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Monday, April 15, 2024

Sri Lanka says Amnesty war probe allegations ‘interference’

Sri Lanka said Saturday that Amnesty International comments on the island’s probe into its military victory over Tamil rebels, were an “interference” in the country’s sovereignty.

Amnesty International on Wednesday said Sri Lanka’s inquiry panel was “flawed at every level” and no substitute for an international war crimes investigation.

The human rights watchdog issued a 69-page report slamming the work of the government’s Lessons Learnt and Reconciliation Commission (LLRC) ahead of next week’s meeting of the UN Human Rights Council, expected to discuss Sri Lanka.

Tamara Kunanayakam, Sri Lanka’s permanent representative to the United Nations in Geneva said Amnesty has “acted as a self-appointed judge” when the LLRC’s final report is due only on November 15.

“The pre-judgment of the Commission’s (LLRC) outcome is unacceptable and unwarranted, and is to be considered as interference in the internal affairs of a sovereign state,” Kunanayakam said in a statement released in Colombo.

The report cited eyewitness testimony and information from aid workers suggesting that at least 10,000 civilians were killed in the final military offensive that crushed the separatist Tamil Tiger rebels in May 2009.
It accused the Sri Lankan army of shelling areas it knew to be densely populated by civilians, and also condemned the rebels for using non-combatants as a human shield.

The report, entitled “When will they get justice?”, said the LLRC, set up by the Sri Lankan government to review the final stages of the offensive, was “flawed at every level: in mandate, composition and practice”.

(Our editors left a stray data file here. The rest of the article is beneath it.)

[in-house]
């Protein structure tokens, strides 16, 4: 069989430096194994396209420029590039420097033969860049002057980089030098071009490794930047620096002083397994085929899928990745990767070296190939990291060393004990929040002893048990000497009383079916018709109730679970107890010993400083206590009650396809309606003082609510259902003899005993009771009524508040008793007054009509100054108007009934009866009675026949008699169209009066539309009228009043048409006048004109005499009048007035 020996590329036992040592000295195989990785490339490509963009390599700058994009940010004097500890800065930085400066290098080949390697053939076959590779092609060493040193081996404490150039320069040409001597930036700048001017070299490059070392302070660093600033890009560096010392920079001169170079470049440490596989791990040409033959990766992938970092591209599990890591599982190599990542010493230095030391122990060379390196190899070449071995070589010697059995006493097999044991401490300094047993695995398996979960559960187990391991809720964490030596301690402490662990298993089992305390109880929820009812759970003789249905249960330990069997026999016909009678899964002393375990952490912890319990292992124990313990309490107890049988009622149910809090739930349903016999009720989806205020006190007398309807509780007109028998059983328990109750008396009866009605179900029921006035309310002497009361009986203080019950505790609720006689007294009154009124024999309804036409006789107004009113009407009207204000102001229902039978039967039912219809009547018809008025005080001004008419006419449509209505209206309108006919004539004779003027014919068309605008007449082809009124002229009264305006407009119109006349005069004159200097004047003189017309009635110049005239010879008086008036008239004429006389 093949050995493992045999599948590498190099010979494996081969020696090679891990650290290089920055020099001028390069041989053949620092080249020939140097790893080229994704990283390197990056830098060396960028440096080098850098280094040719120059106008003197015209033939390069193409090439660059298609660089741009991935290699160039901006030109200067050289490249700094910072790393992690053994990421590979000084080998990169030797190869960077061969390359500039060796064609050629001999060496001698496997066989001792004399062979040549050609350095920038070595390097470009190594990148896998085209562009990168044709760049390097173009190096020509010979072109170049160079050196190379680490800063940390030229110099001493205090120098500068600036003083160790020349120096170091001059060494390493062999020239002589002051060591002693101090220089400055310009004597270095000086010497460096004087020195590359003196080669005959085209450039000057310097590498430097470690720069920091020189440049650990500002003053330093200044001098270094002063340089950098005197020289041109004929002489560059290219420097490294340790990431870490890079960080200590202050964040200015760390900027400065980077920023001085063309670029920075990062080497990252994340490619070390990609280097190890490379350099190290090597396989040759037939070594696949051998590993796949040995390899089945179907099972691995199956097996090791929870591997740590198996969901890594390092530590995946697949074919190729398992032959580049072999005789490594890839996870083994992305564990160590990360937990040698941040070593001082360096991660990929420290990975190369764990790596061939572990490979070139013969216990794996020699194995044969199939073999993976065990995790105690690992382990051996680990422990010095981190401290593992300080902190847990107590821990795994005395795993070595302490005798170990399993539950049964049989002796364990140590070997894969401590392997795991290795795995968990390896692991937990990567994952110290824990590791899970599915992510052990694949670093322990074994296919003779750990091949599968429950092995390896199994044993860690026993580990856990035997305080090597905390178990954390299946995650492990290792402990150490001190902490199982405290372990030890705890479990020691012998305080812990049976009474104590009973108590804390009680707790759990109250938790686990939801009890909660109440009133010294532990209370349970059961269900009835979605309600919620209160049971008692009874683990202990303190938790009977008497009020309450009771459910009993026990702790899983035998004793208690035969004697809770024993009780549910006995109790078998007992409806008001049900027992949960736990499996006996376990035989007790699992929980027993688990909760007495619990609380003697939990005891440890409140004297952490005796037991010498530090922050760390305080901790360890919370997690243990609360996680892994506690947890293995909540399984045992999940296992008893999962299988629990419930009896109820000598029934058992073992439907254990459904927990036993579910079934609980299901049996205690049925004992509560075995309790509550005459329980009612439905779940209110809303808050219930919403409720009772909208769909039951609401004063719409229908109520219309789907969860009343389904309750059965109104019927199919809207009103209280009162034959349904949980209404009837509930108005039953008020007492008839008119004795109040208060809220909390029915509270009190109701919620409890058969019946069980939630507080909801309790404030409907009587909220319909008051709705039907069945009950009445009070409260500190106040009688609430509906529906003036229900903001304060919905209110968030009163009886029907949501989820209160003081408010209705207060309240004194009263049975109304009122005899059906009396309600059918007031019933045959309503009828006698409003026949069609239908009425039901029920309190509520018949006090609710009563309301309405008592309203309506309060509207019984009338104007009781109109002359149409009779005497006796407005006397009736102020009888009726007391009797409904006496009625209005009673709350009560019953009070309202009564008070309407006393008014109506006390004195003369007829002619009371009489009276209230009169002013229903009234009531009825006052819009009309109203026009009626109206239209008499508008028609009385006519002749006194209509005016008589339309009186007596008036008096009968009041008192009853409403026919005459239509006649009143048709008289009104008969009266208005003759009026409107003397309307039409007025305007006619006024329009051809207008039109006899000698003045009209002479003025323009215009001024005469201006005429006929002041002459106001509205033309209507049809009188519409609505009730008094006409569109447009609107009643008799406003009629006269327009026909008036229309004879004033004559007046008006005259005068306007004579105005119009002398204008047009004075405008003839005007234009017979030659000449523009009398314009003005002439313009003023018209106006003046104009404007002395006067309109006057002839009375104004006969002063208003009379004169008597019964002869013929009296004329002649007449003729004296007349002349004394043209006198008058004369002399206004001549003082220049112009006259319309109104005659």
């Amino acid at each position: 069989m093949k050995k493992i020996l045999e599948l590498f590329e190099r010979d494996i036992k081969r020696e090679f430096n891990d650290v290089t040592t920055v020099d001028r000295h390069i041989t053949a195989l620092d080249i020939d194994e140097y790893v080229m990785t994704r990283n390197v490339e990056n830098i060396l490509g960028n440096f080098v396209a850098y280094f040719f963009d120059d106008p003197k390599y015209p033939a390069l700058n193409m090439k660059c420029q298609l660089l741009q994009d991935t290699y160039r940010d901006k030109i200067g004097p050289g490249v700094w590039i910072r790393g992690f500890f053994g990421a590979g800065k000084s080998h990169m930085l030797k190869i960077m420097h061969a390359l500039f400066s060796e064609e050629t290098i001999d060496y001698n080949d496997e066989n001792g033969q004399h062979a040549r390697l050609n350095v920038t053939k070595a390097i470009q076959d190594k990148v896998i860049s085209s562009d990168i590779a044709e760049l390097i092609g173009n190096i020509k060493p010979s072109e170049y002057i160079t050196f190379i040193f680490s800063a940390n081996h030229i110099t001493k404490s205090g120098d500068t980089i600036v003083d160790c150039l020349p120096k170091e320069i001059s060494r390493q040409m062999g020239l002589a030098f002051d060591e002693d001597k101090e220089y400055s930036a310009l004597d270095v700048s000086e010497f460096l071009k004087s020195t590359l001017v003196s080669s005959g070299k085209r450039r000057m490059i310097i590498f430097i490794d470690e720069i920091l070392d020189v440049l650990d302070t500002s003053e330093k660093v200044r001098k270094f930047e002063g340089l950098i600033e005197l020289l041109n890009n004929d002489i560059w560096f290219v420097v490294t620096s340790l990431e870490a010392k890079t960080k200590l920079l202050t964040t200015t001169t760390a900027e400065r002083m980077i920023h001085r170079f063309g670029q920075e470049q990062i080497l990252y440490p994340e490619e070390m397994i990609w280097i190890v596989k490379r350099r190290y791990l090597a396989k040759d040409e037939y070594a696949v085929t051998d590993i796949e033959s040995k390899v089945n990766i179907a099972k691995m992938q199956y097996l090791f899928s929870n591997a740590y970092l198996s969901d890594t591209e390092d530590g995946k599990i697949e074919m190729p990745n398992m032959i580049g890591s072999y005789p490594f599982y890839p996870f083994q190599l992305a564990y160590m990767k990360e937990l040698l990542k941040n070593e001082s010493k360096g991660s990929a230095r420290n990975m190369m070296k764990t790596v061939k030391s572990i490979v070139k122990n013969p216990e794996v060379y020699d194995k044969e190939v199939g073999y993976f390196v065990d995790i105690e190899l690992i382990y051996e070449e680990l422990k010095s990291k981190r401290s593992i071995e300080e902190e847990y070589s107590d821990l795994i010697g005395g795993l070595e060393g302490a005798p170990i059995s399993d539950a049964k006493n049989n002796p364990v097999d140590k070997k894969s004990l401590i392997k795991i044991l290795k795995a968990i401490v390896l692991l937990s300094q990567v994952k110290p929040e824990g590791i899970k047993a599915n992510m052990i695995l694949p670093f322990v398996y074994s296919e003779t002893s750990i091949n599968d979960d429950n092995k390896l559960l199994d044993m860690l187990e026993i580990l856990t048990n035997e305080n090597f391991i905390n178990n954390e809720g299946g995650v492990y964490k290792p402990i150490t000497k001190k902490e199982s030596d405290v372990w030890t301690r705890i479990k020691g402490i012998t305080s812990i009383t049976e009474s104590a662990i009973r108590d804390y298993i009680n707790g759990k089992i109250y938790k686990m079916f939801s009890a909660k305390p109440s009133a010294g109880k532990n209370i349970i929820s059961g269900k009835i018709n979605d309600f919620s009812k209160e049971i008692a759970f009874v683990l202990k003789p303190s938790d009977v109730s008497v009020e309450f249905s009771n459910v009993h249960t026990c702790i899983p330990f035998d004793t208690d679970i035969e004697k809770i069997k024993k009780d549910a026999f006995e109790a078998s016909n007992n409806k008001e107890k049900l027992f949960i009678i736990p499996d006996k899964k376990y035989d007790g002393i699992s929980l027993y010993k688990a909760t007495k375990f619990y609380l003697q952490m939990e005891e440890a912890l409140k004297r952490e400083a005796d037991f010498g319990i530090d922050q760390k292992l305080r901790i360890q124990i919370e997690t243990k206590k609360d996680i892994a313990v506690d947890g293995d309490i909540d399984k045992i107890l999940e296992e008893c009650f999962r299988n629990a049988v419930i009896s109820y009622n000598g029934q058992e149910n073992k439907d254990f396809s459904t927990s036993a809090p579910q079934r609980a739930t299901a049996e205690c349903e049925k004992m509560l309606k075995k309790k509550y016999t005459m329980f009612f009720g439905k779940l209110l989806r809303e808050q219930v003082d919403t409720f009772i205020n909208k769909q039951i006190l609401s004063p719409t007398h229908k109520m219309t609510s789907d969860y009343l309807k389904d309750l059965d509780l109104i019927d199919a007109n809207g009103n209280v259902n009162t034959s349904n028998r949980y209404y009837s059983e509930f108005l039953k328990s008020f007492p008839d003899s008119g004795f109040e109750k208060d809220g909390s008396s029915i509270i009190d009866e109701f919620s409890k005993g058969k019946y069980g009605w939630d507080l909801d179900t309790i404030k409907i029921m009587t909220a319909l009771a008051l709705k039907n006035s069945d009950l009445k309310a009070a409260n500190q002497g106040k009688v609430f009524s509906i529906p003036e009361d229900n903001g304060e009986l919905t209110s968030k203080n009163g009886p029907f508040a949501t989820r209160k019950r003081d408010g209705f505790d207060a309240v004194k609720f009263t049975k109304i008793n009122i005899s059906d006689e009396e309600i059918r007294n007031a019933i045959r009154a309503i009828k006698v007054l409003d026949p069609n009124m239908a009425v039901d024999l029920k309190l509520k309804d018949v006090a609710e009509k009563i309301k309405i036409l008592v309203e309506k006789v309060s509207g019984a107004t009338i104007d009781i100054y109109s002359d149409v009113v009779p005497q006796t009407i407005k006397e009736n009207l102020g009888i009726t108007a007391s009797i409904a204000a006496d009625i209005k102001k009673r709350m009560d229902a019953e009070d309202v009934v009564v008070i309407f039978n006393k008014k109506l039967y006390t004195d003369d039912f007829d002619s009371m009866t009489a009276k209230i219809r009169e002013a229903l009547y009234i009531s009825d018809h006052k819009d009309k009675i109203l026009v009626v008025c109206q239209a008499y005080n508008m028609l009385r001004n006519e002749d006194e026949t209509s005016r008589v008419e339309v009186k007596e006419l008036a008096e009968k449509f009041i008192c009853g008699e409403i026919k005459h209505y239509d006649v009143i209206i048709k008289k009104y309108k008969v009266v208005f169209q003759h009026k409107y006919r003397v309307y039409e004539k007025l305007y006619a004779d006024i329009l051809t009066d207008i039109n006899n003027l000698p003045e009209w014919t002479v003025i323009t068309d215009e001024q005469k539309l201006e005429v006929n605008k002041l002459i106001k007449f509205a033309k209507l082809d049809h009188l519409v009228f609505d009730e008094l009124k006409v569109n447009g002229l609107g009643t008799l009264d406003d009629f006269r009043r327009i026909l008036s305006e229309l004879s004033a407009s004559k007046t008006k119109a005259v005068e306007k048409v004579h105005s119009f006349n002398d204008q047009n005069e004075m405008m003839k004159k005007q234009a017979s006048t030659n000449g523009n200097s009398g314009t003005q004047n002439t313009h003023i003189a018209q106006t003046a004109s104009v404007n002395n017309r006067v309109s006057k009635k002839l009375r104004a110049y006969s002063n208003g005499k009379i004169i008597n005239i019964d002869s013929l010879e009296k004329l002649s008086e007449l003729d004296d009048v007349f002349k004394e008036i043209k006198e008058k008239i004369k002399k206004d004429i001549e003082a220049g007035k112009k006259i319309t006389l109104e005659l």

Amnesty said that the LLRC was just the latest in a long line of failed domestic inquiries.

Kunanayakam said Amnesty demonstrated “bad faith” by refusing an October 2010 invitation to testify before the LLRC.

She brushed aside Amnesty’s claims that a number of ex-government officials on the commission, had failed to investigate evidence of systematic violations, including illegal killings and enforced disappearances.

“It is evident that the real aim of those questioning the legitimacy of LLRC is to undermine the principle of state sovereignty,” she said adding that international laws allow domestic inquiries to be exhausted first.

An April report by a panel commissioned by UN Secretary General Ban Ki-moon noted “credible allegations” of war crimes committed by both sides. Colombo denied these allegations, maintaining troops did not kill a single civilian.

Sri Lanka’s state media reported that Colombo’s delegation to next week’s Human Rights Council sessions would “enlighten” the UN on the government’s achievements “ranging from protection of human rights to development.”

In the past, Colombo has managed to stave off censure at UN forums thanks to the support of close allies China and Russia, but a vote at the Human Rights Council cannot be blocked by veto-wielding powers.


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